1Heath Haussamen, “Difficult Childhood Drove Wilson to Seek a Better Life,” 17 May 2012, NMPolitics.net, https://nmpolitics.net/index/2012/05/difficultchildhood-drove-wilson-to-seek-a-better-life/.

2“Heather Wilson,” United States Air Force, accessed 5 March 2020, https://www.af.mil/DesktopModules/ArticleCS/Print.aspx?PortalId=1&ModuleId=858&Article=1183103.

3Leslie Linthicum, “Friends Say Wilson’s Husband Content on Sidelines,” 19 July 1998, Albuquerque Journal: A1.

4"Heather Wilson."

5John Mercurio, “GOP, Wilson Win in N.M.; Democrats Learn It’s Not Easy Beating Green,” 25 June 1998, Roll Call: n.p.

6Rachel Smolkin, “Rep. Wilson Takes Office with a Little Help From 4-Year-Old Son,” 26 June 1998, Albuquerque Tribune: A6.

7Office of the Clerk, U.S. House of Representatives, “Election Statistics, 1920 to Present;” Josh Kraushaar, “Wilson Angles to Replace Domenici,” 4 October 2007, Politico: n.p.

8Office of the Historian, U.S. House of Representatives, “Women Chairs of Subcommittees of Standing Committees in the U.S. House, 1947–Present.”

9Politics in America, 2002 (Washington, DC: Congressional Quarterly Inc., 2001): 660–661; Almanac of American Politics, 2002 (Washington, DC: National Journal Group, 2001): 1023–1025.

10Wireless Privacy Enhancement Act of 1999, H.R. 514, 106th Cong. (1999); House Committee on Commerce, Wireless Privacy Enhancement Act of 1999, 106th Cong., 1st sess., H. Rept. 24 (1999): 1–3.

11Unsolicited Commercial Electronic Mail Act of 2000, H.R. 3113, 106th Cong. (1999); House Committee on Commerce, Unsolicited Commercial Electronic Mail Act of 2000, 106th Cong., 2nd sess., H. Rept. 700 (2000): 7.

12House Committee on Resources, Route 66 Corridor Act, 106th Cong., 1st sess., H Rept. 137 (1999): 3; Route 66 Corridor, Historic Preservation Act, PL 106-45, 113 Stat. 224 (1999).

13Old Spanish National Historic Trail Act, H.R. 3691, 107th Cong. (2002); Old Spanish Trail Recognition Act of 2002, PL 107-325, 116 Stat. 2790 (2002).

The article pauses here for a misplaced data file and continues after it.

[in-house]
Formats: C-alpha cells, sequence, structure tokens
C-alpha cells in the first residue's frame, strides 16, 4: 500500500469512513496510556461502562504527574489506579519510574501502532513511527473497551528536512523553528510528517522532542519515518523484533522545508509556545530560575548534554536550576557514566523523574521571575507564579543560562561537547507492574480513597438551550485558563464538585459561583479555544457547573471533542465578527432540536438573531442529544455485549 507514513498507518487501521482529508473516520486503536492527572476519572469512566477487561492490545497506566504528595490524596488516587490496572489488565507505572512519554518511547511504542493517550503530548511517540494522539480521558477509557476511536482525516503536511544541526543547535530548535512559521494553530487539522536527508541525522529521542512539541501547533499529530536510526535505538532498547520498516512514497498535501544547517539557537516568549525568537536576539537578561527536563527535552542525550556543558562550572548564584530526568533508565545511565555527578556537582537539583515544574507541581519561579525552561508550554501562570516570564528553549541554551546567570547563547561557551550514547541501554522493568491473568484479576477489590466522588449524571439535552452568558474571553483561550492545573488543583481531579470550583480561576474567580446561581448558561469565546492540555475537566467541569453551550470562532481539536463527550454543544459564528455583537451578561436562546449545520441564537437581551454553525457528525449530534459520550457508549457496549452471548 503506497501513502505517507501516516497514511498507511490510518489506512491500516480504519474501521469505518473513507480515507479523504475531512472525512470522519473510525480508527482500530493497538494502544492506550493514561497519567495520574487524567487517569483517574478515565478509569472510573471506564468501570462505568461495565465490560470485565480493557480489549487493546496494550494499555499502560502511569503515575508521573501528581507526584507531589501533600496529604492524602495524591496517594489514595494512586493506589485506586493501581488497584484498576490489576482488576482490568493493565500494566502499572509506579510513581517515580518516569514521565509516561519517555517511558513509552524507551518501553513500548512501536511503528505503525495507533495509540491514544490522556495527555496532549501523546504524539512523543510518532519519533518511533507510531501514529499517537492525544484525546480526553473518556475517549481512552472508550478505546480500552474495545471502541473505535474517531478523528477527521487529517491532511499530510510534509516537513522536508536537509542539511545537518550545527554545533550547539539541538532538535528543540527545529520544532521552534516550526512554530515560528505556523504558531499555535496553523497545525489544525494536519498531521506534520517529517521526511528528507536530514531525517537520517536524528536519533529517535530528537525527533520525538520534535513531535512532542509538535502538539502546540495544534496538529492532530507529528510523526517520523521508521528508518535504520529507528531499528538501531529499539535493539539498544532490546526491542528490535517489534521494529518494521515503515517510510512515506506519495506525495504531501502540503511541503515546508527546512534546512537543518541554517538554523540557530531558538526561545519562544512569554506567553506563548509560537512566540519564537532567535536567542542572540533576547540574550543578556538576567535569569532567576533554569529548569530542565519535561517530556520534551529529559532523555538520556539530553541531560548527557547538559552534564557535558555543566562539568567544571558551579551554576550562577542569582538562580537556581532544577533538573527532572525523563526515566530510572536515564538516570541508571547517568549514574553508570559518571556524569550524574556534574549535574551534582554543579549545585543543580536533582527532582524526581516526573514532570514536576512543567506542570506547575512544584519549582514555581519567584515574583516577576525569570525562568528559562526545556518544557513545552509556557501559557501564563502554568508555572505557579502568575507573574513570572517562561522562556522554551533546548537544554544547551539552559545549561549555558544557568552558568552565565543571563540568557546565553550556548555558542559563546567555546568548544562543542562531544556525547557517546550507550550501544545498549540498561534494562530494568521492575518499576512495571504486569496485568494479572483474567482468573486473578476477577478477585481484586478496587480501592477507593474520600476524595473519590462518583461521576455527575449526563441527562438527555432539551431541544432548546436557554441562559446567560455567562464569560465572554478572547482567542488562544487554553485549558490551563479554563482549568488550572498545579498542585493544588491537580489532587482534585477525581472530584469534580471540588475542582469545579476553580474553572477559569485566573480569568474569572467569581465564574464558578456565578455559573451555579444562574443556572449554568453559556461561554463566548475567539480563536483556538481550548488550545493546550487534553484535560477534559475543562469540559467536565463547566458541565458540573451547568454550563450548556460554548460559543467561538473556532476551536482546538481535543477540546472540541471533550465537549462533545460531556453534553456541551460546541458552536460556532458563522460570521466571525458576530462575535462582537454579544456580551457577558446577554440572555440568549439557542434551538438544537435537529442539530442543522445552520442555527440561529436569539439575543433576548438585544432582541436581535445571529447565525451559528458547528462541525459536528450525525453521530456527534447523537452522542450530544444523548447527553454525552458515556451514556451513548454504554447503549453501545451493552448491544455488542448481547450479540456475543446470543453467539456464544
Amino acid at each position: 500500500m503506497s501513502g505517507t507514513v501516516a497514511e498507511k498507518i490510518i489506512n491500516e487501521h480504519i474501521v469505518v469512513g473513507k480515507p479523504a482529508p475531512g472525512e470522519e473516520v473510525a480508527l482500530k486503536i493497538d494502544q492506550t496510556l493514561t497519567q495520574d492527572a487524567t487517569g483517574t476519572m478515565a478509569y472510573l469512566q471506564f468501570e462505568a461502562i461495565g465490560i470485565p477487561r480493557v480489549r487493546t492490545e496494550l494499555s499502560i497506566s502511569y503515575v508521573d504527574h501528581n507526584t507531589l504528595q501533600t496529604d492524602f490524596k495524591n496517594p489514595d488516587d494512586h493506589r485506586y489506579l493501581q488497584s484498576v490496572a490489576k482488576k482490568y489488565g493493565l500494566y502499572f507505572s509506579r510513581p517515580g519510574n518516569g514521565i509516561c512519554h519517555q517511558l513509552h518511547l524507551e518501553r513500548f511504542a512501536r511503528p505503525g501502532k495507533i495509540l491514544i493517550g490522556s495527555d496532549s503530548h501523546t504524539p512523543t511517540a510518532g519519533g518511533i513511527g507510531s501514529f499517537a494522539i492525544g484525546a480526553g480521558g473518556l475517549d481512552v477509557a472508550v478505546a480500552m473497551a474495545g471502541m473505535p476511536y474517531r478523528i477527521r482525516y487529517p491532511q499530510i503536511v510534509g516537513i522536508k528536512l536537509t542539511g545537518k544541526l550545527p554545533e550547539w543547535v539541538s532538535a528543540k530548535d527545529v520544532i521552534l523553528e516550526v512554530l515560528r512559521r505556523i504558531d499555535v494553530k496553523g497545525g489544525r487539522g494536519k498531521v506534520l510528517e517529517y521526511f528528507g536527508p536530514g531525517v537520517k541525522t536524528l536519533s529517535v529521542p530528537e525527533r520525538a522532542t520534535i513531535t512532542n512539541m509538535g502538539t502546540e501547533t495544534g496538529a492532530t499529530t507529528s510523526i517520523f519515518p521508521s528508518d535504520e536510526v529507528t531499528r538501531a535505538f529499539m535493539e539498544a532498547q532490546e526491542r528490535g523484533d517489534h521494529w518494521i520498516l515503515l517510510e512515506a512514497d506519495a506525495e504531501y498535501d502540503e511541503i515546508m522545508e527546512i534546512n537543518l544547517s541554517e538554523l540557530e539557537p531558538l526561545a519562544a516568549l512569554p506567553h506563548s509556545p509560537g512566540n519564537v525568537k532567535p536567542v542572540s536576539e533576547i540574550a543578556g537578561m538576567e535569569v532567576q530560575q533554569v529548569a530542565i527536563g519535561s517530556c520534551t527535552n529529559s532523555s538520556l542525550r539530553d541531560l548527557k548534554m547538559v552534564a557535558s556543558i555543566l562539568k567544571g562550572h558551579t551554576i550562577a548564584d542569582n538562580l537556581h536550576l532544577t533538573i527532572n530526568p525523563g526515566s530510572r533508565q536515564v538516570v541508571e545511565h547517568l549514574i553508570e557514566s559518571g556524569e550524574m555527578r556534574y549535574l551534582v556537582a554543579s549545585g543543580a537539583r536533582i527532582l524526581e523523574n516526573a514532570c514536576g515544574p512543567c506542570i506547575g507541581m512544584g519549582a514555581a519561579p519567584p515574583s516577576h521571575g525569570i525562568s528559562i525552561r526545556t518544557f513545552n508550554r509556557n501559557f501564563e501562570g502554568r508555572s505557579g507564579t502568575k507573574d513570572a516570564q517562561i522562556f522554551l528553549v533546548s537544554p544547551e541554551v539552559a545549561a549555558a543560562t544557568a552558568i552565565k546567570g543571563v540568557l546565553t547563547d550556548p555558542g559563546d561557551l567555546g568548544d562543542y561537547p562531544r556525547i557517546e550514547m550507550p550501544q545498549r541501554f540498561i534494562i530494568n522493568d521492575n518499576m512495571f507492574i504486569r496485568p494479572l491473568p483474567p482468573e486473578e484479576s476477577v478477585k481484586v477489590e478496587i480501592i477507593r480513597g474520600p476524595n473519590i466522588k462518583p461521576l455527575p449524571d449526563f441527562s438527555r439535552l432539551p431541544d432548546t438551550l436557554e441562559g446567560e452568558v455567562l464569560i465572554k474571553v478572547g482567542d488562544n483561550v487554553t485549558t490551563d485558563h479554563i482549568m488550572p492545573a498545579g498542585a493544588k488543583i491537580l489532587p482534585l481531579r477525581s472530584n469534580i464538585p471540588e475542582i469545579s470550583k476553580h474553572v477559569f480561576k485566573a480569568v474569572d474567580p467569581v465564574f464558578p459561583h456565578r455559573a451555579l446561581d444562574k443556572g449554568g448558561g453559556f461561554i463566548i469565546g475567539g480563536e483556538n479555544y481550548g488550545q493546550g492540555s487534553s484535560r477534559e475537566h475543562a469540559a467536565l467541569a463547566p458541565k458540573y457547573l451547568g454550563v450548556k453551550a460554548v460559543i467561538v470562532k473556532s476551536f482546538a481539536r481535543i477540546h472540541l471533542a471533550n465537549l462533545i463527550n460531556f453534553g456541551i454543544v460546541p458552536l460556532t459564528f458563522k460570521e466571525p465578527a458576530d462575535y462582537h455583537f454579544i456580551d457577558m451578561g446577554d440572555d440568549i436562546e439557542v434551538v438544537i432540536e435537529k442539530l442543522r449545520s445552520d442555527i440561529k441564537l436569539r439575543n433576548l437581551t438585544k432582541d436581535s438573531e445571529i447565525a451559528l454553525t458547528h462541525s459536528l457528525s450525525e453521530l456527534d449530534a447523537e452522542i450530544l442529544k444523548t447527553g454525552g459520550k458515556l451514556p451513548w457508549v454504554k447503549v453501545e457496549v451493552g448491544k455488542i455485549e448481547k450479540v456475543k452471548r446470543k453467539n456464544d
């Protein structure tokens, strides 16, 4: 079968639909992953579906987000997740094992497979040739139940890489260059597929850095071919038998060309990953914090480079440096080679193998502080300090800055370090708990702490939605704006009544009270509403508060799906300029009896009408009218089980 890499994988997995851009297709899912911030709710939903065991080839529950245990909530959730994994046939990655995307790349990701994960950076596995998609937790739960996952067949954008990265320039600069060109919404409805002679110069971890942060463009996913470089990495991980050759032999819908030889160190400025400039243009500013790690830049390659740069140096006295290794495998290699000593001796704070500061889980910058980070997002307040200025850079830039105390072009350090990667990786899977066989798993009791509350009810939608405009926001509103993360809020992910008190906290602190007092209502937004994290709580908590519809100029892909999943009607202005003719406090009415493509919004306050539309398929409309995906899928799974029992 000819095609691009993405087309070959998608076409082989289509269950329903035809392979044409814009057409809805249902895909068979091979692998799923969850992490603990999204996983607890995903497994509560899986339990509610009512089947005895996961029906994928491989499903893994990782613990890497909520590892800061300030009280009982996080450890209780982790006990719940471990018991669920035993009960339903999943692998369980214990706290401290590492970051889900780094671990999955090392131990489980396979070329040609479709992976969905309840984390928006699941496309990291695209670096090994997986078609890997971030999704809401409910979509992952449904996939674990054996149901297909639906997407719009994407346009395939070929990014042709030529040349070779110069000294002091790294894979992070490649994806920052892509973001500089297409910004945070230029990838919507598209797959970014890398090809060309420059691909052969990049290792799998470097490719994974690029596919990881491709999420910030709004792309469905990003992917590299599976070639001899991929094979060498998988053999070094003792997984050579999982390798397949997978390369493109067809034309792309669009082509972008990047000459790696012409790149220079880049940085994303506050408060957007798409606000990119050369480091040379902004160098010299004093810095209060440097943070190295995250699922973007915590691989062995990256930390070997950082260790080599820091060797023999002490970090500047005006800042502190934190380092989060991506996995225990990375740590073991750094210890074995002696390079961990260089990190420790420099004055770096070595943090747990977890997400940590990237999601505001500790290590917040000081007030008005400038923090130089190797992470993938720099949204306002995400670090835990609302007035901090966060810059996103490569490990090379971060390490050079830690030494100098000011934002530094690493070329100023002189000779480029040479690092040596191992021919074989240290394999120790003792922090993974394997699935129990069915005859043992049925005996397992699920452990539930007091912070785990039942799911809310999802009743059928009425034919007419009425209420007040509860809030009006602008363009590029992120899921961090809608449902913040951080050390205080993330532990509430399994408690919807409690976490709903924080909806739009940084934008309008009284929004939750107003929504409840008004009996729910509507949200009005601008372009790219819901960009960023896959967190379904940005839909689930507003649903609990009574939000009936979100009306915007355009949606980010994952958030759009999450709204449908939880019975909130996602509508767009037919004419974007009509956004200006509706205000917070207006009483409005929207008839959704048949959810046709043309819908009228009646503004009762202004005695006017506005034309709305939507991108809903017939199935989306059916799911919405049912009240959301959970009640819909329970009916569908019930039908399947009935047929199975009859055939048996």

14Hibben Center Act, H.R. 3258, 108th Cong. (2003); Hibben Center Act of 2004, PL 108-413, 118 Stat. 2325 (2004).

15Esther Martinez Native American Languages Preservation Act of 2006, H.R. 4766, 109th Cong. (2006); Esther Martinez Native American Languages Preservation Act of 2006, PL 109-395, 120 Stat. 2705 (2006).

16Eric Lichtblau, “Republican Who Oversees N.S.A. Calls for Wiretap Inquiry,” 3 March 2006, New York Times: A12; Sheryl Gay Stolberg, “Republican Speaks Up, Leading Others to Challenge Wiretaps,” 11 February 2006, New York Times: A1.

17Jonathan E. Kaplan, “House Leaders Encourage Détente on Wilson, Barton,” 4 May 2006, The Hill: 22.

18“Election Statistics, 1920 to Present.”

19“Mines Family Welcomes Wilson Family,” South Dakota School of Mines & Technology Foundation, June 2013, https://foundation.sdsmt.edu/document.doc?id=107; Congressional Record, Senate, 115th Cong., 1st sess. (21 March 2017): S1898; Congressional Record, Senate, 115th Cong., 1st sess. (8 May 2017): S2820; Wesley Morgan, “Air Force Secretary Is Stepping Down,” 8 March 2019, Politico, https://www.politico.com/story/2019/03/08/heather-wilson-stepping-down-1213085; Vic Kolenc, “Heather Wilson, U.S. Air Force Secretary, to replace UTEP President Diana Natalicio,” 8 March 2019, El Paso Times (TX): A9.

View Record in the Biographical Directory of the U.S. Congress

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External Research Collections

University of New Mexico
Political Archives, Center for Southwest Research and Special Collections

Albuquerque, NM
Papers: The papers are not yet accessible for research.
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Bibliography / Further Reading

"Heather A. Wilson" in Women in Congress, 1917-2006. Prepared under the direction of the Committee on House Administration by the Office of History & Preservation, U. S. House of Representatives. Washington: Government Printing Office, 2006.

Wilson, Heather A. "International Law and the Use of Force by National Liberation Movements." Ph.D. diss., Oxford University, 1988.

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Committee Assignments

  • House Committee - Armed Services
  • House Committee - Commerce
  • House Committee - Energy and Commerce
  • House Committee - Permanent Select Committee on Intelligence
    • Technical and Tactical Intelligence - Chair